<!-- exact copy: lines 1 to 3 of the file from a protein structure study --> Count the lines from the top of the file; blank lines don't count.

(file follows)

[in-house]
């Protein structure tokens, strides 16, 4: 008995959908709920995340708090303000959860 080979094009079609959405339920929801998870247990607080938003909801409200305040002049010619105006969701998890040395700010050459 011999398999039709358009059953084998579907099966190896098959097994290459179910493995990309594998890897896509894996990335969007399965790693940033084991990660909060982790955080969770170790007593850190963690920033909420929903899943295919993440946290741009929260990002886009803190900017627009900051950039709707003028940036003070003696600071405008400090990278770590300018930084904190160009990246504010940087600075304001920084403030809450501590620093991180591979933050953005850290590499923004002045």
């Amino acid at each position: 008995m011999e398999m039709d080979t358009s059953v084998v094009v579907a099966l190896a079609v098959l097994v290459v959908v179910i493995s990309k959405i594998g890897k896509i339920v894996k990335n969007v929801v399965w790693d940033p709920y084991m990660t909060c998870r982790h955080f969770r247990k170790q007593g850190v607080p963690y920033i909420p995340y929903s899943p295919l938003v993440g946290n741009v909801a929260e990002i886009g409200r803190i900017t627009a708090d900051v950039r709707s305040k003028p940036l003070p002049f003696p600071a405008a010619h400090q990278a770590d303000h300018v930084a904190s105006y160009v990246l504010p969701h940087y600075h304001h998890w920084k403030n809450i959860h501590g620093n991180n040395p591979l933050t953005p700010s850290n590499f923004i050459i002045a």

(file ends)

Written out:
[in-house]
């Protein structure tokens, strides 16, 4: 008995959908709920995340708090303000959860 080979094009079609959405339920929801998870247990607080938003909801409200305040002049010619105006969701998890040395700010050459 011999398999039709358009059953084998579907099966190896098959097994290459179910493995990309594998890897896509894996990335969007399965790693940033084991990660909060982790955080969770170790007593850190963690920033909420929903899943295919993440946290741009929260990002886009803190900017627009900051950039709707003028940036003070003696600071405008400090990278770590300018930084904190160009990246504010940087600075304001920084403030809450501590620093991180591979933050953005850290590499923004002045």
């Amino acid at each position: 008995m011999e398999m039709d080979t358009s059953v084998v094009v579907a099966l190896a079609v098959l097994v290459v959908v179910i493995s990309k959405i594998g890897k896509i339920v894996k990335n969007v929801v399965w790693d940033p709920y084991m990660t909060c998870r982790h955080f969770r247990k170790q007593g850190v607080p963690y920033i909420p995340y929903s899943p295919l938003v993440g946290n741009v909801a929260e990002i886009g409200r803190i900017t627009a708090d900051v950039r709707s305040k003028p940036l003070p002049f003696p600071a405008a010619h400090q990278a770590d303000h300018v930084a904190s105006y160009v990246l504010p969701h940087y600075h304001h998890w920084k403030n809450i959860h501590g620093n991180n040395p591979l933050t953005p700010s850290n590499f923004i050459i002045a």